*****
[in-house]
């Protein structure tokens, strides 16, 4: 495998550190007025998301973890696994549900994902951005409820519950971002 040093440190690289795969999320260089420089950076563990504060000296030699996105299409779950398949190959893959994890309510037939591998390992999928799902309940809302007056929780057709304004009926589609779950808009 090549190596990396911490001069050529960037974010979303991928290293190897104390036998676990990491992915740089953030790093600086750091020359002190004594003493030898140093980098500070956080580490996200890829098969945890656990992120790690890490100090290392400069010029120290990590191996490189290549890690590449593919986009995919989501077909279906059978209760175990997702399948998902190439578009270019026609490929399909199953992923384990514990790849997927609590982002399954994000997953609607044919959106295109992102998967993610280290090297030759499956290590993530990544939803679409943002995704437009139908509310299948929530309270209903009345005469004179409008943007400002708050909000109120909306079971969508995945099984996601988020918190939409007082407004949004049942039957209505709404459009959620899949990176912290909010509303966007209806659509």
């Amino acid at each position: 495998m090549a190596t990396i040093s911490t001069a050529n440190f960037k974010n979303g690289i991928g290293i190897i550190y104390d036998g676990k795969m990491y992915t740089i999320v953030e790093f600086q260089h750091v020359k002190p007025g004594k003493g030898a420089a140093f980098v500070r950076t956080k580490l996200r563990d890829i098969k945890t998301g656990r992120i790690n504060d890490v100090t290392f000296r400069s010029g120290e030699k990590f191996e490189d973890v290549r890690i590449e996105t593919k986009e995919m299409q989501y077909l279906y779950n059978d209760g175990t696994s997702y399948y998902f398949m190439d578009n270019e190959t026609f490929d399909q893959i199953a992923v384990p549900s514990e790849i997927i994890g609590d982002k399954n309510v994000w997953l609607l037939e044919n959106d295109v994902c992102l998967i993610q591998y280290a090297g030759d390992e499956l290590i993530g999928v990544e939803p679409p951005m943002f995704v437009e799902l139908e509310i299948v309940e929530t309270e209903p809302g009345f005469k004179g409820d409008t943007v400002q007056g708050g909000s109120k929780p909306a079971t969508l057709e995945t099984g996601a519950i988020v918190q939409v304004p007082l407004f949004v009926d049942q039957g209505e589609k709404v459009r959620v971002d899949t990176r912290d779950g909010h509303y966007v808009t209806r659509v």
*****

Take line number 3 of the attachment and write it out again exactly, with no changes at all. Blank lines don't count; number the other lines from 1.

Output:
């Amino acid at each position: 495998m090549a190596t990396i040093s911490t001069a050529n440190f960037k974010n979303g690289i991928g290293i190897i550190y104390d036998g676990k795969m990491y992915t740089i999320v953030e790093f600086q260089h750091v020359k002190p007025g004594k003493g030898a420089a140093f980098v500070r950076t956080k580490l996200r563990d890829i098969k945890t998301g656990r992120i790690n504060d890490v100090t290392f000296r400069s010029g120290e030699k990590f191996e490189d973890v290549r890690i590449e996105t593919k986009e995919m299409q989501y077909l279906y779950n059978d209760g175990t696994s997702y399948y998902f398949m190439d578009n270019e190959t026609f490929d399909q893959i199953a992923v384990p549900s514990e790849i997927i994890g609590d982002k399954n309510v994000w997953l609607l037939e044919n959106d295109v994902c992102l998967i993610q591998y280290a090297g030759d390992e499956l290590i993530g999928v990544e939803p679409p951005m943002f995704v437009e799902l139908e509310i299948v309940e929530t309270e209903p809302g009345f005469k004179g409820d409008t943007v400002q007056g708050g909000s109120k929780p909306a079971t969508l057709e995945t099984g996601a519950i988020v918190q939409v304004p007082l407004f949004v009926d049942q039957g209505e589609k709404v459009r959620v971002d899949t990176r912290d779950g909010h509303y966007v808009t209806r659509v």